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|Title:||TV Moves Me|
|Alt. Title:||La TV Me Mueve|
|Pub. date: ||2005|
|Includes: ||children's book|
|Language: ||English, Spanish|
|Description:||TV Moves Me is a children’s book to help families think about activities that can be done when watching TV (besides eating). Instead of advising to simply turn off the TV, this book suggests ways to incorporate physical activity into TV viewing time. The book encourages activities that help to keep children fit. The parent’s pages comment on healthy food (as do the pictures).|
|Funding Source: ||Food Stamp Nutrition Education Program and University of Nevada Cooperative Extension|
|Developer: ||Madeleine Sigman-Grant|
|Organization: ||University of Nevada Cooperative Extension|
|Length: ||26 pages|
|Assessment Method: ||Flesch-Kincaid|
|Pilot Testing: ||A pilot test was conducted with English-speaking low-income families (40 mothers with 55 total preschoolers ranging in ages from one year until 5 years) to determine if the contents of the book were understandable and if parents would be willing to read the book over and over to their child (a prerequisite for a children’s book). Participants were asked to read the book (to their child if the child was present). It took most parents between 4½ to 5 minutes to read the entire book (including the parent’s pages). Slightly over half of the mothers were of Hispanic descent with the remainder of various race/ethnic groups.
When asked what they thought the book is saying to their child, almost two-thirds of the mothers indicated that the message in the book related to being active, the importance of exercise and fitness, and less TV. One-fourth of the mothers (those with the youngest children) thought their child would just like the colors and graphics of the books whereas almost half believed that their child would understand the message of moving around and exercising when watching TV. Almost 90% of the mothers had very positive reactions when asked if their child would like the book. Almost 2/3s of mothers thought other family members would agree with the message. Only two of the 40 mothers would not want their children to be moving around during commercials as these women were not in the room with their child at the time of TV viewing and all but three of the mothers would join their children in being active. Finally, 38 of the 40 mothers would be comfortable reading the book over and over to their child.
Two additional questions were asked. In response to the question: How many hours of television does your child watch?—almost 2/3s of the preschoolers watch more than the AAP recommended two hours of TV viewing. When queried about what children did while watching TV, 56% of the mothers stated that their child moved around; 30 % noted that their child sat still; and 14% indicated that their child was engaged in other activities and the TV was just background noise.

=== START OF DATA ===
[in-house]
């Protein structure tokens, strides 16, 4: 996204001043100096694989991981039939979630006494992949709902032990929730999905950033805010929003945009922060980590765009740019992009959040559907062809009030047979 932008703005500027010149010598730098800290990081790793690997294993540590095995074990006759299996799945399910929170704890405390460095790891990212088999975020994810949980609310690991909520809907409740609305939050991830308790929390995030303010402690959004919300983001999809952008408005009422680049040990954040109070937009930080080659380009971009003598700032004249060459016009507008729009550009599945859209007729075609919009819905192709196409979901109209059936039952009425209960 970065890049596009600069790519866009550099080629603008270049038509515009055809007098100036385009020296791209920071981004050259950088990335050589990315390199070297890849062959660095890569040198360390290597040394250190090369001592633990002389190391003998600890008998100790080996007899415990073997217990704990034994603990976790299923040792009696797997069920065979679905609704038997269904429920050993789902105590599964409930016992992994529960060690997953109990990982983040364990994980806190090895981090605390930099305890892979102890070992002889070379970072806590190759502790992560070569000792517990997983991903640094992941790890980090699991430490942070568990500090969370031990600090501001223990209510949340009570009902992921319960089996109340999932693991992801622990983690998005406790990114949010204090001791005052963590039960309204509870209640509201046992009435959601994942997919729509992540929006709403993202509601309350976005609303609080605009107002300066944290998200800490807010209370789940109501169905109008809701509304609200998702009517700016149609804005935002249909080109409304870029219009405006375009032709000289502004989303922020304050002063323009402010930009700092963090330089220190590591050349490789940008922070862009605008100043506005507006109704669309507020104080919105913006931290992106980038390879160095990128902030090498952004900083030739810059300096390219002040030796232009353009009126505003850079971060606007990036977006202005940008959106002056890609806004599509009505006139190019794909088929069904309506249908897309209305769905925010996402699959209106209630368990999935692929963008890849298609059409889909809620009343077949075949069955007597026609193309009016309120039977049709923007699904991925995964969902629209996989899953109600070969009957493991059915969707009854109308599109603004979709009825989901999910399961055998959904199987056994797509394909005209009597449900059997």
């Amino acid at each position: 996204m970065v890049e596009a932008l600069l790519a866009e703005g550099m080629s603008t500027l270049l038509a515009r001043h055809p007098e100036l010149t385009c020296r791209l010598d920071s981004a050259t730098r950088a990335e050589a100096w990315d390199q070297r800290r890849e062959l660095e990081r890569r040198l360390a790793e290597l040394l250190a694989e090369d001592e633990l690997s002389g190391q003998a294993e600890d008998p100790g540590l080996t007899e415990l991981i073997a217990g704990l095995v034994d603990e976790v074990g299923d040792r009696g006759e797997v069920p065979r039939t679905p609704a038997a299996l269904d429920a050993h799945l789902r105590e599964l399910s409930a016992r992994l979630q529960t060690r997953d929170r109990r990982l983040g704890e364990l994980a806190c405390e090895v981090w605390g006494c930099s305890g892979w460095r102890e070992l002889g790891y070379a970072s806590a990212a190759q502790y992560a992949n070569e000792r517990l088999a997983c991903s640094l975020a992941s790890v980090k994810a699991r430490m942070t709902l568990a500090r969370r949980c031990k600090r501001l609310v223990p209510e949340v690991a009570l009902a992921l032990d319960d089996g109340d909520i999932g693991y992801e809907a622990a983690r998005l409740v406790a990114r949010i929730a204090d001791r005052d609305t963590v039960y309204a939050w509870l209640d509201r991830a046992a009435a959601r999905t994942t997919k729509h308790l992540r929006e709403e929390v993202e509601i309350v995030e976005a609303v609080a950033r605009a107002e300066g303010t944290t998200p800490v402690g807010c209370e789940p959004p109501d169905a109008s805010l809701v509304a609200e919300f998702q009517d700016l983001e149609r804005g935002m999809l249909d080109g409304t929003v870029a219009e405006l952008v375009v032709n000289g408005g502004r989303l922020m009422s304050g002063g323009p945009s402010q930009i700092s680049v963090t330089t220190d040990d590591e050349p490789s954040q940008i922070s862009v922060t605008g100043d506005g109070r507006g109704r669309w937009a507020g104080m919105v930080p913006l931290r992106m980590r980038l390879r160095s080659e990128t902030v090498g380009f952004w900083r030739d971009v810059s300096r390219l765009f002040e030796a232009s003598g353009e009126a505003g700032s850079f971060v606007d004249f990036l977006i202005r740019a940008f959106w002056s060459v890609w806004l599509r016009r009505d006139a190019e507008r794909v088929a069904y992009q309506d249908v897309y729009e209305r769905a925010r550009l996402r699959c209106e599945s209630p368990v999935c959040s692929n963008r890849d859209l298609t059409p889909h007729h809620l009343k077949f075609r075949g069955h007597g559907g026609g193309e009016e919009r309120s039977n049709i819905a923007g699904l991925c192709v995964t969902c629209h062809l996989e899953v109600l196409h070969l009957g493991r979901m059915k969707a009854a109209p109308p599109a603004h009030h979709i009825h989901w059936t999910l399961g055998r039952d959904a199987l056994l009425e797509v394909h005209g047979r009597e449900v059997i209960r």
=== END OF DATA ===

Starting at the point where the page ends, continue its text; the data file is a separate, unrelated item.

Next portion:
|Use Restrictions: ||may copy|
|Reviewers Comments: ||If we can’t get children to stop watching so much television, perhaps we can get them to do some physical activity during the commercials. That is the basic premise behind this book, TV Moves Me. The story features “the Couch family” – mother Mrs. Milly Couch, and children Conner, Clyde and Clara Couch – as their television comes to life one day and encourages them to move around during the commercials. The children in the book do a variety of different activities during the advertising breaks and at the end, their mother joins them in moving around during the commercials. The resonating theme of the book is “Don’t just sit and sit and sit, Keep on moving to stay fit.” At the end of the book are parent pages, which include facts and recommendations about television viewing and children. The books also imparts seven activity suggestions (including games, exercises, and fun things to do) to get children moving while watching television. While the book stresses that activity be done during the commercials, you can also emphasize that the children do activity while watching the scheduled programming as well.
This book would be beneficial for children of all ages, but is most appropriate for preschool and younger children, as well as some young school age children who want to read the book on their own as they are learning to read. It is designed to be read at home with parents, but could also be used in a classroom setting. It would work best when combined with a discussion with the child about why it is important to move around, and what sorts of activities they like to do and could do. The story is well written and focused on its message. It is accompanied by big, lively hand drawn pictures of potato-like characters. The delightful drawings are consistent with the story and even feature some advertisements for healthy foods on the television. The charismatic storyline and positive message make this book a constructive educational resource. It is available in Spanish and/or English at the web site below or by contacting the developer.